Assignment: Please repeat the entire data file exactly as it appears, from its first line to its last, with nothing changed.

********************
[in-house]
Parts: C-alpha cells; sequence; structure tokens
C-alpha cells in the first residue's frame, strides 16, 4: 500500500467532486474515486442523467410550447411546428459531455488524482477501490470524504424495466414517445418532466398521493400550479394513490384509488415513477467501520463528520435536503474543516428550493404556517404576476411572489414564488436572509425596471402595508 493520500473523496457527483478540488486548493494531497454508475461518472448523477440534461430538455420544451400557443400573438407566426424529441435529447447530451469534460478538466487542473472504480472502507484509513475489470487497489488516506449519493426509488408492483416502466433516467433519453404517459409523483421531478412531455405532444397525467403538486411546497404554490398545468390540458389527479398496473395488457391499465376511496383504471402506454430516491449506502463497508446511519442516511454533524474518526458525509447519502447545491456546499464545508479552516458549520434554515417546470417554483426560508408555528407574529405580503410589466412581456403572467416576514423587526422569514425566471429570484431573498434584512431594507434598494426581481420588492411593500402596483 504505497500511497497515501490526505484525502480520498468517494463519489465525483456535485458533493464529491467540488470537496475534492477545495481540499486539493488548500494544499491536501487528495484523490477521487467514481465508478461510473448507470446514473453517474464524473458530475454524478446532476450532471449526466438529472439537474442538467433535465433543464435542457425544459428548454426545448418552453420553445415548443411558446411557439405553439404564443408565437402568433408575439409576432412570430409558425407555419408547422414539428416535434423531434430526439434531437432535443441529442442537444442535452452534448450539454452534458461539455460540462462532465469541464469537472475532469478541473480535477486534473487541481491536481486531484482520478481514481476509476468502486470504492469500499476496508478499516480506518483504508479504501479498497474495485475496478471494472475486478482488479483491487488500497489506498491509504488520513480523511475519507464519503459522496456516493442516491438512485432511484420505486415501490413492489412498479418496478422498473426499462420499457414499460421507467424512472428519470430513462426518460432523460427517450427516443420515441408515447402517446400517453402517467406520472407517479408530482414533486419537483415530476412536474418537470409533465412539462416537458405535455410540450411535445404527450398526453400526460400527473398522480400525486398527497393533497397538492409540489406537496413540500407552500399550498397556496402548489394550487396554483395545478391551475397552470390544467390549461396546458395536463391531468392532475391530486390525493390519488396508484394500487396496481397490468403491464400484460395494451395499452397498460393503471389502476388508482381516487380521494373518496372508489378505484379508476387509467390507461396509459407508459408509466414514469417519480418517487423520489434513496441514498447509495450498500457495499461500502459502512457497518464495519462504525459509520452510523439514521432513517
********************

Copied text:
[in-house]
Parts: C-alpha cells; sequence; structure tokens
C-alpha cells in the first residue's frame, strides 16, 4: 500500500467532486474515486442523467410550447411546428459531455488524482477501490470524504424495466414517445418532466398521493400550479394513490384509488415513477467501520463528520435536503474543516428550493404556517404576476411572489414564488436572509425596471402595508 493520500473523496457527483478540488486548493494531497454508475461518472448523477440534461430538455420544451400557443400573438407566426424529441435529447447530451469534460478538466487542473472504480472502507484509513475489470487497489488516506449519493426509488408492483416502466433516467433519453404517459409523483421531478412531455405532444397525467403538486411546497404554490398545468390540458389527479398496473395488457391499465376511496383504471402506454430516491449506502463497508446511519442516511454533524474518526458525509447519502447545491456546499464545508479552516458549520434554515417546470417554483426560508408555528407574529405580503410589466412581456403572467416576514423587526422569514425566471429570484431573498434584512431594507434598494426581481420588492411593500402596483 504505497500511497497515501490526505484525502480520498468517494463519489465525483456535485458533493464529491467540488470537496475534492477545495481540499486539493488548500494544499491536501487528495484523490477521487467514481465508478461510473448507470446514473453517474464524473458530475454524478446532476450532471449526466438529472439537474442538467433535465433543464435542457425544459428548454426545448418552453420553445415548443411558446411557439405553439404564443408565437402568433408575439409576432412570430409558425407555419408547422414539428416535434423531434430526439434531437432535443441529442442537444442535452452534448450539454452534458461539455460540462462532465469541464469537472475532469478541473480535477486534473487541481491536481486531484482520478481514481476509476468502486470504492469500499476496508478499516480506518483504508479504501479498497474495485475496478471494472475486478482488479483491487488500497489506498491509504488520513480523511475519507464519503459522496456516493442516491438512485432511484420505486415501490413492489412498479418496478422498473426499462420499457414499460421507467424512472428519470430513462426518460432523460427517450427516443420515441408515447402517446400517453402517467406520472407517479408530482414533486419537483415530476412536474418537470409533465412539462416537458405535455410540450411535445404527450398526453400526460400527473398522480400525486398527497393533497397538492409540489406537496413540500407552500399550498397556496402548489394550487396554483395545478391551475397552470390544467390549461396546458395536463391531468392532475391530486390525493390519488396508484394500487396496481397490468403491464400484460395494451395499452397498460393503471389502476388508482381516487380521494373518496372508489378505484379508476387509467390507461396509459407508459408509466414514469417519480418517487423520489434513496441514498447509495450498500457495499461500502459502512457497518464495519462504525459509520452510523439514521432513517